Since the passage of “Coronavirus Aid, Relief, and Economic Security Act” or “CARES Act” the Retirement Industry has anxiously awaited guidance on a number of open questions. During that time, regulators have issued additional relief measures designed to ease the burden on employers and their plan participants. For example, the IRS issued Notice 2020-23 on April 9, which extended many tax deadlines, including those deadlines applicable to qualified retirement plans.
EBSA Disaster Relief Notice 2020-01
On Wednesday, April 29, Employee Benefits Security Administration “EBSA” issued disaster relief Notice 2020-01 providing relief from various ERISA requirements and deadlines otherwise due from March 1, 2020, until 60 days after the announcement of the end of the COVID-19 National Emergency or such other date announced by DOL in future guidance. Please keep in mind that the Department of Labor has the authority to extend deadlines for up to one year, therefore the “relief period” granted in Notice 2020-01 may only extend to February 28, 2021, even if the COVID-19 National Emergency has not ended.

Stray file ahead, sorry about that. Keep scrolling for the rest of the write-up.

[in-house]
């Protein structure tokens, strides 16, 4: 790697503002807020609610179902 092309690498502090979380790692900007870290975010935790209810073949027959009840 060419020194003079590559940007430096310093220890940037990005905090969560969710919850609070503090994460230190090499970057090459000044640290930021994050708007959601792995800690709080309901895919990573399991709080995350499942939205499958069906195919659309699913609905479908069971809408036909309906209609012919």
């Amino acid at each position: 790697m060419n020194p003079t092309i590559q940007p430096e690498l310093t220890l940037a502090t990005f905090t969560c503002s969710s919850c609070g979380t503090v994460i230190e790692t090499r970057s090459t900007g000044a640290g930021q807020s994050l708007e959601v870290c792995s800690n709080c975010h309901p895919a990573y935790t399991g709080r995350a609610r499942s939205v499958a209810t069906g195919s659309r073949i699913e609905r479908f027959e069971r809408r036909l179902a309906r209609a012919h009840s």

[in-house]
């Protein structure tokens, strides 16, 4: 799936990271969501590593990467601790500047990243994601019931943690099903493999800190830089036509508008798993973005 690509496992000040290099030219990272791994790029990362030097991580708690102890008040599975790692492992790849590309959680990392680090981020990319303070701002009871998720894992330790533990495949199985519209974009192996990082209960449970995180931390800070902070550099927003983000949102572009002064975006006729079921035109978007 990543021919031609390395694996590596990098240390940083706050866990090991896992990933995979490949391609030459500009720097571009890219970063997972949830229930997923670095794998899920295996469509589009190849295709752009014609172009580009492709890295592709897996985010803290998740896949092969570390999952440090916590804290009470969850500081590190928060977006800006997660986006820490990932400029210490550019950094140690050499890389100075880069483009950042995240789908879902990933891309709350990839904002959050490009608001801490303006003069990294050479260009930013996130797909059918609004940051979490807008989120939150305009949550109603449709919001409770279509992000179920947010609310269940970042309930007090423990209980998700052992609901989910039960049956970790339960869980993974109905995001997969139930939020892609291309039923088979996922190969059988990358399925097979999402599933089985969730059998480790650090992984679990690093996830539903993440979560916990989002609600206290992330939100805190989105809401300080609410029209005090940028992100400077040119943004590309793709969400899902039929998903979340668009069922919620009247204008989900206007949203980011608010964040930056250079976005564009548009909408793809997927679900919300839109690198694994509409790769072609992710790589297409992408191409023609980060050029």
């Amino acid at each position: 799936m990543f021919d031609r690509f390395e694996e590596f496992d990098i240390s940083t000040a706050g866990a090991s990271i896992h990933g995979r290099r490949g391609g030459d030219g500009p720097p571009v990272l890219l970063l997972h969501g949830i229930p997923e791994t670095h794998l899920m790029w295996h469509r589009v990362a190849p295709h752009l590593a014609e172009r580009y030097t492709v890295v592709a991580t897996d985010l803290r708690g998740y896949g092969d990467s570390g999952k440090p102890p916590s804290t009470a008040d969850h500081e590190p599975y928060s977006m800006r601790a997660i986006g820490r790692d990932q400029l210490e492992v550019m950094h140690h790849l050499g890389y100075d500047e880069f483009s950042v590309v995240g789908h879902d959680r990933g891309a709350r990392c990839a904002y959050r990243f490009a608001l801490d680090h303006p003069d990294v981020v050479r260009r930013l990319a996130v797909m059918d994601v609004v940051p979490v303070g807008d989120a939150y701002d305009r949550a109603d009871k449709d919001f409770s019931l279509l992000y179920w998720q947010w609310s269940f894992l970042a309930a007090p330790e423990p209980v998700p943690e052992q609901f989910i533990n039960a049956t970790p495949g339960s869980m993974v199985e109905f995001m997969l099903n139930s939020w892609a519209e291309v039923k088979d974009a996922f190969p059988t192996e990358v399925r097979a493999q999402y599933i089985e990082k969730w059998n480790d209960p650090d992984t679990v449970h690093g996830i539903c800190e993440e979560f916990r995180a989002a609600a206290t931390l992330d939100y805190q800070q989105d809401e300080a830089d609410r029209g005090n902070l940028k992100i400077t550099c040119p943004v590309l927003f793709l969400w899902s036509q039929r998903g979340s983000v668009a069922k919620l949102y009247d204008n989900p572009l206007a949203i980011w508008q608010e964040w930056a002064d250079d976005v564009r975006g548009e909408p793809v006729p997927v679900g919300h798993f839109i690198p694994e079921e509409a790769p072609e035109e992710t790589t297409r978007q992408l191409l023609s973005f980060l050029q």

- Notice, Disclosure, or Document Delivery Relief – An employee benefit plan and the responsible plan fiduciary will not be in violation of ERISA for failure to timely furnish a notice, disclosure, or document that must be during the “relief period” if the plan and responsible fiduciary act in good faith and furnish the notice, disclosure, or document as soon as administratively practicable under the circumstances.
- Good Faith – Includes the use of electronic alternative means of communicating with plan participants and beneficiaries who the plan fiduciary reasonably believes have effective access to electronic means of communication, including email, text messages, and continuous access websites. Note: This relaxation of the DOL’s stance on electronic delivery comes just prior to the publication of the DOL’s Electronic Delivery Final Rule and may be relied upon during an 18-month transition period following the effective date of the final regulations.
- Plan loans and distributions – The DOL will not treat a retirement plan as failing to follow procedural requirements for plans loans and distributions imposed by the terms of the plan if: